Well, there were so many to choose from and even after much thought I might not have hit on my absolute dead favourite of all time, assuming such a creature exists anyway. But this is certainly up there at the very highest levels of the Top Arbitrary Number.

It's certainly my favourite of all the Narnias. I remember the thrill my infant mind felt when it worked out the concept of a prequel from first principles. That's the white witch! They're in Narnia! (The presence of the lion was a bit of a clue there.) So that's where the wardrobe came from ...

Also, the creation of Narnia is one of the most beautiful passages in fantasy fiction ever, and the fact that much, if not most, of it is set in the real world - even the real world of 100 years ago - also gives it that much more resonance.

Sunday, March 13, 2011

Day 22: a picture of something you wish you were better at

Is no contest. I wish I was better at this. Not necessarily as good as John Williams, but ... better. I started learning around 1994 or 1995, and then rather foolishly stopped, or that is to say, very wisely gave my priority to writing. So I could have been quite good by now, if I'd stuck at it. As it is I've probably even forgotten "Polly Wolly Doodle" and "Michael, row the boat ashore."

However I can remember how to do my favourite chord, which is E minor and always makes me think of Ennio Morricone.

Saturday, March 12, 2011

Day 21: a picture of something you wish you could forget

This was hard because I'm not in favour of forgetting. Even moments of my life that have been sheer hell on earth have helped me to be better after.

I thought of those videos of yesterday's tsunami ... but no, that should never be forgotten for the same reason that schoolkids for the next 1000 years and beyond should be made to watch Schindler's List.

And then I thought of ... no, not the Chicken Song specifically, but every single irritating earworm that has ever got into my head and kept me awake until 4 in the morning. The kind of thing that the Chicken Song lampooned, in other words.

In the interests of full disclosure I should probably mention that I too bought a copy of this when it came out. Much funnier was the B-side, I've never met a nice South African.

Friday, March 11, 2011

Day 20: a picture of somewhere you'd love to travel

To stand on the edge of the Valles Marineris. To descend into the caldera of Olympus Mons. To explore those caves that got picked up from orbit a couple of years ago. To wave into the camera of the Opportunity rover and go "cooee!" ...

Thursday, March 10, 2011

Day 19: a picture and a letter

I'm not quite sure what today's challenge means so I'm reinterpreting it. Here is a picture of many letters, and they're all rejections. After I graduated I knew I wanted a job in publishing ... somehow, somewhere. And so I bought a copy of the Writer’s & Artist’s Yearbook and sprayed letters at every publisher I could find. For future inspiration and to give myself the occasional giggle, I kept the collection.

Some are actually typewritten, which is a real trip down memory lane.

Wednesday, March 09, 2011

Day 18: a picture of your biggest insecurity

Yup, drinking coffee. No but seriously.

I am getting there. I no longer feel the occasional disagreement means that the divorce court is the next inevitable step; in fact I never believed it was. I went into marriage with full knowledge of the statistics, but also the knowledge that while most people still stay married, most don't get a book published, and I accomplished that so how much more likely is staying happily married?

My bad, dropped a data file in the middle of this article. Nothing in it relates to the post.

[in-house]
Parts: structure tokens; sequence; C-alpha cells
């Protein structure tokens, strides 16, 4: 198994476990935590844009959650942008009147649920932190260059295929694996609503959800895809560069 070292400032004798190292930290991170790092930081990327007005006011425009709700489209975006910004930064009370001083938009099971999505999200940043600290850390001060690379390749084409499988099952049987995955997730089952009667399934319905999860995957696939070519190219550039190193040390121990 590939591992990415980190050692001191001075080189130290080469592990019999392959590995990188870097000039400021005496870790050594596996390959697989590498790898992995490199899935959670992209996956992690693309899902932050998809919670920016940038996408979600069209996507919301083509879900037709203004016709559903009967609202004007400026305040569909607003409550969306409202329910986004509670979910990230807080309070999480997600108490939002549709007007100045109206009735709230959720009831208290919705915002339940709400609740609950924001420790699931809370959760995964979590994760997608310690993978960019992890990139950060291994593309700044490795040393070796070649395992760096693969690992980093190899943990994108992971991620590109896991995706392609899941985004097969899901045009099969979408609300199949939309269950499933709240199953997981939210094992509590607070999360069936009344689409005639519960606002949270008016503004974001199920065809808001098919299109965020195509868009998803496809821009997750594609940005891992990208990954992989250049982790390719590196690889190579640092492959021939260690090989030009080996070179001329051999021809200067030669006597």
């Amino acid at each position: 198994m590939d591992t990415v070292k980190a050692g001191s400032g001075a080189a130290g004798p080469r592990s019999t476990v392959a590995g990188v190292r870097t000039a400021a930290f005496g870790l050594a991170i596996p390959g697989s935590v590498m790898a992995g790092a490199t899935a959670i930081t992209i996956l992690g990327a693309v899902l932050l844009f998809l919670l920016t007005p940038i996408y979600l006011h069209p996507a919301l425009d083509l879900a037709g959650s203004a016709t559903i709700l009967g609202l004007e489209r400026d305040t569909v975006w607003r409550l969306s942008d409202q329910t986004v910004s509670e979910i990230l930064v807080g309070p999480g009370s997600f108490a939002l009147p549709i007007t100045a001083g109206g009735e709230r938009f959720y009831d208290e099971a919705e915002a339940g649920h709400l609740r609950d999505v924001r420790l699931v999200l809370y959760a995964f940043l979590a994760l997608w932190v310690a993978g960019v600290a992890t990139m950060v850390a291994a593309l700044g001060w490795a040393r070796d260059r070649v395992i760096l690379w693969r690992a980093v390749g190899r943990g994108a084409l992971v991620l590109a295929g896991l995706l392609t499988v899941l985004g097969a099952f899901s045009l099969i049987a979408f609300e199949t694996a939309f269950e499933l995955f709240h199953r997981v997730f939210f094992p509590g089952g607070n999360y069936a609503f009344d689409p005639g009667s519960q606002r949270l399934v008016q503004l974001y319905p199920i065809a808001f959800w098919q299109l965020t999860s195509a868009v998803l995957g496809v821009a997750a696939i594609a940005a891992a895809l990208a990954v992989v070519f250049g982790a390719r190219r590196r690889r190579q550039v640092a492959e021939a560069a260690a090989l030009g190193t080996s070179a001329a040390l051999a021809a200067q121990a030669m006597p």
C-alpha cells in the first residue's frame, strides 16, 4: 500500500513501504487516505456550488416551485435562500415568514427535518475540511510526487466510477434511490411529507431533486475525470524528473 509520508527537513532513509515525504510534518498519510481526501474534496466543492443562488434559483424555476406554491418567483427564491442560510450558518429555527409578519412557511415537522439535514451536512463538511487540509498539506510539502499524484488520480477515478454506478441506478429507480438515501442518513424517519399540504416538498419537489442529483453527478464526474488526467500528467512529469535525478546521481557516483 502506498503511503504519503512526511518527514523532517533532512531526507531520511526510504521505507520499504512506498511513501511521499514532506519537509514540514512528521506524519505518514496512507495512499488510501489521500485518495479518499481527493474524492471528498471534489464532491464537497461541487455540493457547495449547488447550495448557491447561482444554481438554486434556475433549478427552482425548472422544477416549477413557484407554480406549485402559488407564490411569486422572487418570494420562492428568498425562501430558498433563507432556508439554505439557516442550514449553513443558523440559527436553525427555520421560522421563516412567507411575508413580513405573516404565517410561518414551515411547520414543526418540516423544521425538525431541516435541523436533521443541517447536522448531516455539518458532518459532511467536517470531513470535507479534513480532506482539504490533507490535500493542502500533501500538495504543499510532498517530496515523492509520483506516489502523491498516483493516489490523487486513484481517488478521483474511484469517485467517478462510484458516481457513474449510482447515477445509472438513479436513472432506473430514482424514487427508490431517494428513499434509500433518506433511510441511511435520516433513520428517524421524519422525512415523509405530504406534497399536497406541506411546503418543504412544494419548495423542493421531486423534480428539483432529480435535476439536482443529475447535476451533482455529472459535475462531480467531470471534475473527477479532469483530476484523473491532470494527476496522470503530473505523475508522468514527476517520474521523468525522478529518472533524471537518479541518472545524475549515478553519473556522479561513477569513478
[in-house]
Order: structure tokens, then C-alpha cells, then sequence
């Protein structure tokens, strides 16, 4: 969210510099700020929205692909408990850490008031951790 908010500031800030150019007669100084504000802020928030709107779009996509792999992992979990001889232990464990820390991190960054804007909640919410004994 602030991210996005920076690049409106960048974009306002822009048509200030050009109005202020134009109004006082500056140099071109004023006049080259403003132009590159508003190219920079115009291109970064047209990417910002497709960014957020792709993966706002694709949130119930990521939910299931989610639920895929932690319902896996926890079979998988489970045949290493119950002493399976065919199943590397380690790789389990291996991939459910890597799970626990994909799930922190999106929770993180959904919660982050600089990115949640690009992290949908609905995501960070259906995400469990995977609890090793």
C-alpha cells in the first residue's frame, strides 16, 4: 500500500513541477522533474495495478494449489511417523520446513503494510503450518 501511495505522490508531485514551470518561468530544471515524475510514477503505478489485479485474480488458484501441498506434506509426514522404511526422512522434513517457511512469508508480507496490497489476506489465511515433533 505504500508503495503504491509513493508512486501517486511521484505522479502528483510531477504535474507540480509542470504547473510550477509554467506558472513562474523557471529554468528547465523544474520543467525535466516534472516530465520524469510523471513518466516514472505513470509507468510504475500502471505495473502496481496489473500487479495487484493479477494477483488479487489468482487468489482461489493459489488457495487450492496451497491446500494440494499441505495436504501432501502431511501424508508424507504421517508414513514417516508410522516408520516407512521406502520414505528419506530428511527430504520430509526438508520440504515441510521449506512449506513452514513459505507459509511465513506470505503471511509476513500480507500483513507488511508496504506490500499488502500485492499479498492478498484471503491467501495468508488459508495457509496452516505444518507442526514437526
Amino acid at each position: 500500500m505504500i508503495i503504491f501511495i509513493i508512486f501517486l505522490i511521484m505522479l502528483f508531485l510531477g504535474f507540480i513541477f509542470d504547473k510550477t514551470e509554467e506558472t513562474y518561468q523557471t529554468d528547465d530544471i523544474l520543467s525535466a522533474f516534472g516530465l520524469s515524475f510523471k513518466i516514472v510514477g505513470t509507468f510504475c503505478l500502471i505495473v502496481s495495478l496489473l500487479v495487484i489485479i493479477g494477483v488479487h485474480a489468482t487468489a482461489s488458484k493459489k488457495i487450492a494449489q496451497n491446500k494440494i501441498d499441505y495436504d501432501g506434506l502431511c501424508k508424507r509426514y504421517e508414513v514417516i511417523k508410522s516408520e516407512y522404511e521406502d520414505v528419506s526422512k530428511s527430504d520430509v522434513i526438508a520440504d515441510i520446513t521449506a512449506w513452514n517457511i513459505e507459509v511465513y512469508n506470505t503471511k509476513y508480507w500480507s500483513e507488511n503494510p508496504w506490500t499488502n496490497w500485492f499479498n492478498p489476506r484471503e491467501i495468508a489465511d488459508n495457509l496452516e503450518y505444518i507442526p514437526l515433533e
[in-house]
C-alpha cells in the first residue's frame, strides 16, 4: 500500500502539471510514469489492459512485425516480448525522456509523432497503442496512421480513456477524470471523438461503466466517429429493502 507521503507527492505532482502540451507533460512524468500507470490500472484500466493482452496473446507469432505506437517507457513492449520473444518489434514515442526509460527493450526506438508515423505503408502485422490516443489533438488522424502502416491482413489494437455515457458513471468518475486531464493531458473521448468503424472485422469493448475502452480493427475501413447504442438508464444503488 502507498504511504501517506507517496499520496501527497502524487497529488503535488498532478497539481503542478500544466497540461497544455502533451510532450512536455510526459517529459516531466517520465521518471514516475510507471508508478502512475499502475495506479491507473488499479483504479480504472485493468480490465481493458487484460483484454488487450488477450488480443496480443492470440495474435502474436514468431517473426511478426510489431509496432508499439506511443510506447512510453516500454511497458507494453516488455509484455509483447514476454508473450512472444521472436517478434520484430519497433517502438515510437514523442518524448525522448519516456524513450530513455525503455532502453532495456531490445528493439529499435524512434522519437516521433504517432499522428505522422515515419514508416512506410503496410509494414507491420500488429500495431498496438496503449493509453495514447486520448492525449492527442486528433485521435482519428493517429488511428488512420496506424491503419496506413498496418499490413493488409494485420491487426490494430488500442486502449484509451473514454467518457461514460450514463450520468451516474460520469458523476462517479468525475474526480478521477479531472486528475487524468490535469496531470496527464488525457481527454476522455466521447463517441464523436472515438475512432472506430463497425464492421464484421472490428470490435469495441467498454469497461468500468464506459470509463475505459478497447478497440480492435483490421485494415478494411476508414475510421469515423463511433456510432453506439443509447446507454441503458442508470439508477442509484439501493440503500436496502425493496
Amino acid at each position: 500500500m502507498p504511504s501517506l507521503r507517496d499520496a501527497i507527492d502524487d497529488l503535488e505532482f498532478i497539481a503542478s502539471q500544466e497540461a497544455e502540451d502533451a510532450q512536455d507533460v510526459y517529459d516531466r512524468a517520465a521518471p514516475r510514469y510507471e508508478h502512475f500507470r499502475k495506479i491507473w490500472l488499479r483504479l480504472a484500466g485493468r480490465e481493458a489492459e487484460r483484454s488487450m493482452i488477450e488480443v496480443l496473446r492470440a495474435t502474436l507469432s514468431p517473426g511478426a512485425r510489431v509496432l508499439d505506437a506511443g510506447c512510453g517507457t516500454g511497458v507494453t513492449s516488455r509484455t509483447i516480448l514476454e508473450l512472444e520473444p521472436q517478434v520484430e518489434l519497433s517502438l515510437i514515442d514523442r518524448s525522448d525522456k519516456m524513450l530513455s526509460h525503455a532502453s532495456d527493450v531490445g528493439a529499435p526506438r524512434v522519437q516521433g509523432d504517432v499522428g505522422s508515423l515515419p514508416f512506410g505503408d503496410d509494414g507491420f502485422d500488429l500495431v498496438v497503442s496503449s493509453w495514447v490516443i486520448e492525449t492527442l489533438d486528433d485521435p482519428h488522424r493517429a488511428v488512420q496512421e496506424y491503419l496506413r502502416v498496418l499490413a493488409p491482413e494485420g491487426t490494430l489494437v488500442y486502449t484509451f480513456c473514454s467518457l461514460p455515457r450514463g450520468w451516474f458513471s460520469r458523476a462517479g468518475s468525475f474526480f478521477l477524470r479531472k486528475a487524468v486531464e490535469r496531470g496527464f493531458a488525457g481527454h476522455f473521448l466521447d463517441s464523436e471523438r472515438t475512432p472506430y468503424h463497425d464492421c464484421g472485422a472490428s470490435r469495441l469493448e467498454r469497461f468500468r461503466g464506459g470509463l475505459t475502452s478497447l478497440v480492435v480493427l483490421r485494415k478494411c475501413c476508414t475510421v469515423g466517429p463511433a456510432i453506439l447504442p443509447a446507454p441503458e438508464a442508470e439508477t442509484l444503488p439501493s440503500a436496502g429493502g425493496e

Shame insecurities are not rational.

Tuesday, March 08, 2011

Day 17: a picture of something that has made a huge impact on your life recently

The fact that I now work in marketing has made a considerable impact and overall I feel it's for the good. I appreciate the new sense of drive and purpose, and the amount of writing required of me at work has tripled, if not more.

Meanwhile ...

Monday, March 07, 2011

Day 16: a picture of someone who inspires you

Juan Carlos Alfonso Víctor María de Borbón y Borbón-Dos Sicilias, a.k.a. King Juan Carlos of Spain. He inspires me greatly.

Spain today is a surprisingly stable constitutional monarchy and a Parliamentary democracy. For forty years, overlapping well into my lifetime, it was a fascist dictatorship. However throughout that time it was officially a monarchy, the king having been overthrown in the 1930s, and Franco carefully groomed the heir to the throne as his personal heir. When Franco died, Juan Carlos took over with all the powers of the former dictator.

Which he then proceeded to give away. Within two years, elections to a new parliament; within seven years, a socialist government, and an attempted coup en route which failed largely because the king publicly announced support for the legitimate powers that be.

It can be argued that even if he had tried to keep the dictatorship, he would have failed; the time for those things had passed in Europe. Spain now would probably be a republic, eventually democratic after a lot more blood and tears. But that happened peacefully and without tears, except for maybe a few on the far right sobbing into their sangria, but who cares.

What a guy.

Sunday, March 06, 2011

Day 15: a picture of something you want to do before you die

This actually kills two birds with one stone, because that is (of course) the ISS in the foreground, and behind it, less obviously, New Zealand - both places I would like to visit.

Saturday, March 05, 2011

Day 14: a picture of someone you could never imagine your life without

Okay, I dodged the bullet a few days ago but now it catches up with me. I simply cannot imagine not being Christian. And believe me, I've tried. Too much has happened to me in a strictly subjective, non-predictable or reproducible and hence strictly non-scientific way for it to be otherwise.